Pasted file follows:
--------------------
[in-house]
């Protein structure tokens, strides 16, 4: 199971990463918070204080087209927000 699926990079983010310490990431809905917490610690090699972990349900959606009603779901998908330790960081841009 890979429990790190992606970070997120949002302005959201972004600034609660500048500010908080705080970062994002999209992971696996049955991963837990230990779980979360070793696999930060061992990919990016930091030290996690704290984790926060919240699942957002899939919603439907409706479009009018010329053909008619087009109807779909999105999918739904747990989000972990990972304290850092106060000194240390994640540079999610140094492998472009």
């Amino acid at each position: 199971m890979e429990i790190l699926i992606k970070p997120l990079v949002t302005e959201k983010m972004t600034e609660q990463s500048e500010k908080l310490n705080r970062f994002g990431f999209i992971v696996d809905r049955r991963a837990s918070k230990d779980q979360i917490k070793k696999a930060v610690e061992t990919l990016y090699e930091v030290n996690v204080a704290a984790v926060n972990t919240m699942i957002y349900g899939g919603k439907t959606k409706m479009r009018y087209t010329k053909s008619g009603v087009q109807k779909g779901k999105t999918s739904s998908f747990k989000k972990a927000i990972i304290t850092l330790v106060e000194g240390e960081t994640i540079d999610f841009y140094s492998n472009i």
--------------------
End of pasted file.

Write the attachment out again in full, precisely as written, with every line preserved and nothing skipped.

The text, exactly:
[in-house]
């Protein structure tokens, strides 16, 4: 199971990463918070204080087209927000 699926990079983010310490990431809905917490610690090699972990349900959606009603779901998908330790960081841009 890979429990790190992606970070997120949002302005959201972004600034609660500048500010908080705080970062994002999209992971696996049955991963837990230990779980979360070793696999930060061992990919990016930091030290996690704290984790926060919240699942957002899939919603439907409706479009009018010329053909008619087009109807779909999105999918739904747990989000972990990972304290850092106060000194240390994640540079999610140094492998472009």
């Amino acid at each position: 199971m890979e429990i790190l699926i992606k970070p997120l990079v949002t302005e959201k983010m972004t600034e609660q990463s500048e500010k908080l310490n705080r970062f994002g990431f999209i992971v696996d809905r049955r991963a837990s918070k230990d779980q979360i917490k070793k696999a930060v610690e061992t990919l990016y090699e930091v030290n996690v204080a704290a984790v926060n972990t919240m699942i957002y349900g899939g919603k439907t959606k409706m479009r009018y087209t010329k053909s008619g009603v087009q109807k779909g779901k999105t999918s739904s998908f747990k989000k972990a927000i990972i304290t850092l330790v106060e000194g240390e960081t994640i540079d999610f841009y140094s492998n472009i």